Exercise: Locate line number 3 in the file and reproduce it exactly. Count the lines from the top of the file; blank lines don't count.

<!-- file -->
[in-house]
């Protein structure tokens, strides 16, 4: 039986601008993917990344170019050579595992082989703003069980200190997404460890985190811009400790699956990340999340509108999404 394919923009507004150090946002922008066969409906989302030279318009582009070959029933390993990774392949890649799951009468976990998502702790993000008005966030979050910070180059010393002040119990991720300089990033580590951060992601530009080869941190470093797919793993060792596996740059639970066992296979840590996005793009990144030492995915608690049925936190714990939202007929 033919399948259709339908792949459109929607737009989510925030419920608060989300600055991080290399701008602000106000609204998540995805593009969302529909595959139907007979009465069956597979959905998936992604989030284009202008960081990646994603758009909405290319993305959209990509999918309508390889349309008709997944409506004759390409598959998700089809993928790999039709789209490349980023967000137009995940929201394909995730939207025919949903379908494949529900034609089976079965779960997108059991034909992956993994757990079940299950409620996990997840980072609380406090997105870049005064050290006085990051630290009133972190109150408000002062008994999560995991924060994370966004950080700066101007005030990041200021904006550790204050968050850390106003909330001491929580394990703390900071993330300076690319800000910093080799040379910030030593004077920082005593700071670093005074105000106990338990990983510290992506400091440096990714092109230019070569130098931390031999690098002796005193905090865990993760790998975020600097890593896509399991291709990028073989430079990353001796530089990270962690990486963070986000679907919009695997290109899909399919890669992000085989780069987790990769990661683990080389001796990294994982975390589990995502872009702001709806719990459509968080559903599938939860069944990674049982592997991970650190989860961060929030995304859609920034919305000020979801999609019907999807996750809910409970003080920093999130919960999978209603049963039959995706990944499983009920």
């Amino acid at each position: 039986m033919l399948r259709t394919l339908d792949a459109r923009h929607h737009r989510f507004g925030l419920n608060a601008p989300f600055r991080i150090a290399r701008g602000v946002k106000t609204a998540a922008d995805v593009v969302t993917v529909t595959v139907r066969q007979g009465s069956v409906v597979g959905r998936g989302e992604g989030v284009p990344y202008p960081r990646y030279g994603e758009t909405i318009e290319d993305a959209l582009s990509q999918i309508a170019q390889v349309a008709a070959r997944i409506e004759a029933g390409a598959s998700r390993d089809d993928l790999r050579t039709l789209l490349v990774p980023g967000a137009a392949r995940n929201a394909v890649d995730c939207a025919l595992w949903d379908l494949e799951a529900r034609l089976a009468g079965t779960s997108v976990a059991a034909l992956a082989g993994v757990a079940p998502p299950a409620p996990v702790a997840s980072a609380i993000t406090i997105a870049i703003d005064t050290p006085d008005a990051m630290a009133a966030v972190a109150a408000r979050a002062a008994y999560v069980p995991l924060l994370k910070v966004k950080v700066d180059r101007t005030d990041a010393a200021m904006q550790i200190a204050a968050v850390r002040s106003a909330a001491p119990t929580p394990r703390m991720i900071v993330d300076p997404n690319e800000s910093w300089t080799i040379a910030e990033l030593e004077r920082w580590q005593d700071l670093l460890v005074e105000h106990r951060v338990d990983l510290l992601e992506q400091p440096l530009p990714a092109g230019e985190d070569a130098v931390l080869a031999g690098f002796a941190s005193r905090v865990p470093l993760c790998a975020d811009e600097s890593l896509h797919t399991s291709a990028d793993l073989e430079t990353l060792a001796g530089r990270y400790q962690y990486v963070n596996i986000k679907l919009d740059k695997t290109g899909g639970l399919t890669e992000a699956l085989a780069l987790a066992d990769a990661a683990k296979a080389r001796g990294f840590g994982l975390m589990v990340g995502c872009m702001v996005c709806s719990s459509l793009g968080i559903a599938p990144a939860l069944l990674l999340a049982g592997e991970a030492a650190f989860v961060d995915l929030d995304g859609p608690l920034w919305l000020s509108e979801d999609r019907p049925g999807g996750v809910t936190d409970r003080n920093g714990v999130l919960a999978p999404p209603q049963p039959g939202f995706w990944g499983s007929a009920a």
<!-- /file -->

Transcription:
């Amino acid at each position: 039986m033919l399948r259709t394919l339908d792949a459109r923009h929607h737009r989510f507004g925030l419920n608060a601008p989300f600055r991080i150090a290399r701008g602000v946002k106000t609204a998540a922008d995805v593009v969302t993917v529909t595959v139907r066969q007979g009465s069956v409906v597979g959905r998936g989302e992604g989030v284009p990344y202008p960081r990646y030279g994603e758009t909405i318009e290319d993305a959209l582009s990509q999918i309508a170019q390889v349309a008709a070959r997944i409506e004759a029933g390409a598959s998700r390993d089809d993928l790999r050579t039709l789209l490349v990774p980023g967000a137009a392949r995940n929201a394909v890649d995730c939207a025919l595992w949903d379908l494949e799951a529900r034609l089976a009468g079965t779960s997108v976990a059991a034909l992956a082989g993994v757990a079940p998502p299950a409620p996990v702790a997840s980072a609380i993000t406090i997105a870049i703003d005064t050290p006085d008005a990051m630290a009133a966030v972190a109150a408000r979050a002062a008994y999560v069980p995991l924060l994370k910070v966004k950080v700066d180059r101007t005030d990041a010393a200021m904006q550790i200190a204050a968050v850390r002040s106003a909330a001491p119990t929580p394990r703390m991720i900071v993330d300076p997404n690319e800000s910093w300089t080799i040379a910030e990033l030593e004077r920082w580590q005593d700071l670093l460890v005074e105000h106990r951060v338990d990983l510290l992601e992506q400091p440096l530009p990714a092109g230019e985190d070569a130098v931390l080869a031999g690098f002796a941190s005193r905090v865990p470093l993760c790998a975020d811009e600097s890593l896509h797919t399991s291709a990028d793993l073989e430079t990353l060792a001796g530089r990270y400790q962690y990486v963070n596996i986000k679907l919009d740059k695997t290109g899909g639970l399919t890669e992000a699956l085989a780069l987790a066992d990769a990661a683990k296979a080389r001796g990294f840590g994982l975390m589990v990340g995502c872009m702001v996005c709806s719990s459509l793009g968080i559903a599938p990144a939860l069944l990674l999340a049982g592997e991970a030492a650190f989860v961060d995915l929030d995304g859609p608690l920034w919305l000020s509108e979801d999609r019907p049925g999807g996750v809910t936190d409970r003080n920093g714990v999130l919960a999978p999404p209603q049963p039959g939202f995706w990944g499983s007929a009920a």